Even "Jasiri X" who believes that he is a "conscious radical" can't escape the bindings of American progressive fundamentalism that would have him criticizing Obama for continuing Western Imperialism, so instead Jasiri is exclusively focused upon "The Police" in America these days.

Constructive_Feedback said...

Brother Ed:

Are you pointing to "No Burqa" is hypocritical relative to "The Catholic Nun" outfit?

From my perspective of the City Of Philadelphia:

* In the 1970s through the 1990's the Philadelphia Catholic Schools proved to be a sanctuary for Black parents seeking to avoid the inferior public schools in their community to offer educational hope to their children.

As the White Catholics traditional Catholic church parishioners began to leave the city and more "laity" began teaching in these schools and thus demanding Full Salary and Benefits - the economics of these schools changed.

Those "Nuns With Cover" who gave their life to the church and who lived off of a basic stipend and not a salary began to be a scarce resource to educate the new crop of students.

Today the Catholic Church Of Philadelphia has closed some former powerhouse schools that caused even those of us who had moved away 25 years ago to gasp. (Think the Chicago Public Schools closing).

My basic point is: To focus on the Nun and the "Covered Muslim Woman" misses the larger point about the material "Social Justice" that the Catholic nun had radiated into the "Non-Catholic Community".

IN MY OPINION - the argument should go beyond a piece a material worn by a woman per the man-made religious rituals - and instead look at the "FUNDAMENTAL PRINCIPLES" that the community claims for itself (example: QUALITY EDUCATION AS THE MEANS FOR ACHIEVING SOCIETAL EQUALITY" and then look at the effectiveness of a given body of thought to compel the men and women who will carry out this mantra to "YIELD THEIR SELFISH WANTS" to the "CHURCH/ COMMUNITY".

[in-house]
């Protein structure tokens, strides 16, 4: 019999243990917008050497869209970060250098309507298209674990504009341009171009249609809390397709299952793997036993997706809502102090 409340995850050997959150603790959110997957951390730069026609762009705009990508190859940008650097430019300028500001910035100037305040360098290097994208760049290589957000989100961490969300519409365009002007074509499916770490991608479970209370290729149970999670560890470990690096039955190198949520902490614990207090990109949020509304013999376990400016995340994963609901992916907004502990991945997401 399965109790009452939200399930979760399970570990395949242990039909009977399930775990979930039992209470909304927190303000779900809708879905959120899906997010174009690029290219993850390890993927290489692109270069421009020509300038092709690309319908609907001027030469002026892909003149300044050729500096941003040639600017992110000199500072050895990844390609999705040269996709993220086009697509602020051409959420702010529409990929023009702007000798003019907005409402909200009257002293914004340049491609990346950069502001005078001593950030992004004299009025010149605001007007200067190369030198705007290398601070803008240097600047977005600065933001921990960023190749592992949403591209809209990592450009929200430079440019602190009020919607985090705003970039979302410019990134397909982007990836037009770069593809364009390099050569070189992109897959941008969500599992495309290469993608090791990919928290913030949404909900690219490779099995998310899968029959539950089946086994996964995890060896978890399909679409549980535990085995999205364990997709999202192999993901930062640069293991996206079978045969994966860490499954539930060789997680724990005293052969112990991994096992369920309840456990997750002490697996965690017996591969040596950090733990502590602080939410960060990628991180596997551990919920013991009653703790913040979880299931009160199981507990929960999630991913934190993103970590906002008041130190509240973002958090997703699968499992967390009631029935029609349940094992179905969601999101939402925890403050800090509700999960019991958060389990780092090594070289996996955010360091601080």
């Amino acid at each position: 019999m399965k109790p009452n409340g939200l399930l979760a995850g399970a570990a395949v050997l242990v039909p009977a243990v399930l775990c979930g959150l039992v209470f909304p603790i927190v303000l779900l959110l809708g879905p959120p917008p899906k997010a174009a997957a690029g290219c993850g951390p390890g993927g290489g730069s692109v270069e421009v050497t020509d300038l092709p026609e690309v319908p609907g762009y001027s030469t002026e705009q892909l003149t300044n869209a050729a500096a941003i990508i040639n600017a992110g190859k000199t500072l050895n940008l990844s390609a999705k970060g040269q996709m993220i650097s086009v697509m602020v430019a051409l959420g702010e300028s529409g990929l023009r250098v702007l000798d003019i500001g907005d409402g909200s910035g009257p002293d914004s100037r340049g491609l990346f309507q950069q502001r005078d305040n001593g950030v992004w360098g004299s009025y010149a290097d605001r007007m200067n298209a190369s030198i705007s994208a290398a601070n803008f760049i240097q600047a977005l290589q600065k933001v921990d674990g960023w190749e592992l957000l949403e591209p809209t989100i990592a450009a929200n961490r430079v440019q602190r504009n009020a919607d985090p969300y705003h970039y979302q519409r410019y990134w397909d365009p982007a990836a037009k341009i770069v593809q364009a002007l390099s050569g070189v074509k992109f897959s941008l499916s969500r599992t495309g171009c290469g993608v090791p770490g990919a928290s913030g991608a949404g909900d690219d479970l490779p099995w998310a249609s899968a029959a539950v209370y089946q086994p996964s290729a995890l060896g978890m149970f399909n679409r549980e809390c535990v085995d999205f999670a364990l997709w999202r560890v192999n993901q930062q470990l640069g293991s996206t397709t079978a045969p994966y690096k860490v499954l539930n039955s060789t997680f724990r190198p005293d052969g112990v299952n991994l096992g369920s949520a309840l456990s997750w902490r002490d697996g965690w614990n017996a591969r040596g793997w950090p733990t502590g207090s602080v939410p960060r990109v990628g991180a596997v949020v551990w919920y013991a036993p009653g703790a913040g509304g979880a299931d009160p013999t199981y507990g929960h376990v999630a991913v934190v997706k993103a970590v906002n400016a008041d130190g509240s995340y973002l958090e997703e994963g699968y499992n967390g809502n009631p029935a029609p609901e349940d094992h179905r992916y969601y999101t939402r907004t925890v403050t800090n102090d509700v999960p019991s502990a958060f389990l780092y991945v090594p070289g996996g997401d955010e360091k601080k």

Is a woman who wears "Indian Virgin Hair" on her head, purchased from a Korean - and then who is seen protesting on the television news - telling the masses that her community is being "Under Resourced" and that she needs to compel people to VOTE as the means of shaking loose more resources from the state - a WOMAN OF MORE CONSCIOUSNESS than one who wears a burqua?

FOX 29 News Philadelphia | WTXF-TV

CNu said...

One need look no further than Kief and the other little scrawny baby boys to see that the Lord of the Flies is a piss poor substitute for The 300 - nevertheless, there's is the soundtrack of rebelliousness.

CNu said...

Why are your protestant evangelical xtian denominations incapable of producing the concentric circles of praxis that make roman catholic and orthodox civilization (school) possible?

Vic78 said...

The Protestant evangelical xtians aren't about anything. You know they really believe in the rapture. So that may get in the way of supporting future generations. Jesus can come back at any moment so there is no future. What do they need schools for?

Israel Became A Gangster State When Its Lawbreakers Became Its Lawmakers

NYTimes  |   For decades, most Israelis have considered Palestinian terrorism the country’s biggest security concern. But there is another ...